Home > News > Nanotubes may have no 'temperature'
August 17th, 2004
Nanotubes may have no 'temperature'
Physicists have made a bizarre discovery: the concept of temperature is meaningless in some tiny objects. Although the concept of temperature is known to break down on the scale of individual atoms, research now suggests that it may also fail to apply in rather larger entities, such as carbon nanotubes.
Nanotubes' 'stuffing' as is: A scientist from the Lomonosov Moscow State University studied the types of carbon nanotubes' 'stuffing' June 2nd, 2016
Programmable materials find strength in molecular repetition May 23rd, 2016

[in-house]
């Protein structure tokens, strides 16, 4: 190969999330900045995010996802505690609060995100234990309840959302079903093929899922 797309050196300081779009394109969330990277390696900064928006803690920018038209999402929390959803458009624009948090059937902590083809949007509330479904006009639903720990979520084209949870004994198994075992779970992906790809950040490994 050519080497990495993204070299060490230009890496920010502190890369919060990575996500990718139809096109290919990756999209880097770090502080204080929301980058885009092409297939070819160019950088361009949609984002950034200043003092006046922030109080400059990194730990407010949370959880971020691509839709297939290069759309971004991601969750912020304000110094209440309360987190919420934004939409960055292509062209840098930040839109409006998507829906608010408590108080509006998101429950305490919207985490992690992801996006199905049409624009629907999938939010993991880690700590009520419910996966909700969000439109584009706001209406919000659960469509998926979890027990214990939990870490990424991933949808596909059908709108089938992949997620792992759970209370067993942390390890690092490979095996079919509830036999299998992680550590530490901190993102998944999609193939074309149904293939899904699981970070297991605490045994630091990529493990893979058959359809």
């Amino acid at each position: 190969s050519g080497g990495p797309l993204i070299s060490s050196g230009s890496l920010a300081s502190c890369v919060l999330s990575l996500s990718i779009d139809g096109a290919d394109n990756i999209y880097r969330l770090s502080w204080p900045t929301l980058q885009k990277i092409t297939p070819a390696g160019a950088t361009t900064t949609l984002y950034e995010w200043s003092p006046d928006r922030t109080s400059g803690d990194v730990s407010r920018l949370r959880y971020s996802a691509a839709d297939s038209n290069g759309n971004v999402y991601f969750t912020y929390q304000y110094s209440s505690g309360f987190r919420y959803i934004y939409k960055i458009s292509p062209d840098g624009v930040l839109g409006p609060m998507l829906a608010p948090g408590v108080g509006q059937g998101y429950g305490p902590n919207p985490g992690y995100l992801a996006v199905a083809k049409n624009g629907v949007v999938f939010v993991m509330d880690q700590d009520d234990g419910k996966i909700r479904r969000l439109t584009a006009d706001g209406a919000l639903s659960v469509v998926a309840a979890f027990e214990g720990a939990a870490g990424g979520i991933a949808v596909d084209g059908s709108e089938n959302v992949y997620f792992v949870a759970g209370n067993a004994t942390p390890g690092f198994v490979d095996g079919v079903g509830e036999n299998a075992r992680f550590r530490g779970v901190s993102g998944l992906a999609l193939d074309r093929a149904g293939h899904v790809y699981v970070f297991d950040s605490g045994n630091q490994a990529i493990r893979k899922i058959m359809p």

Nanotubes are beacons in cancer-imaging technique: Rice University researchers use spectral triangulation to pinpoint location of tumors May 21st, 2016
Unveiling the electron's motion in a carbon nanocoil: Development of a precise resistivity measurement system for quasi-one-dimensional nanomaterials using a focused ion beam May 16th, 2016
Nanotechnology and math deliver two-in-one punch for cancer therapy resistance June 24th, 2016
Researchers discover new chemical sensing technique: Technique allows sharper detail -- and more information -- with near infrared light June 24th, 2016
GraphExeter illuminates bright new future for flexible lighting devices June 23rd, 2016
Soft decoupling of organic molecules on metal June 23rd, 2016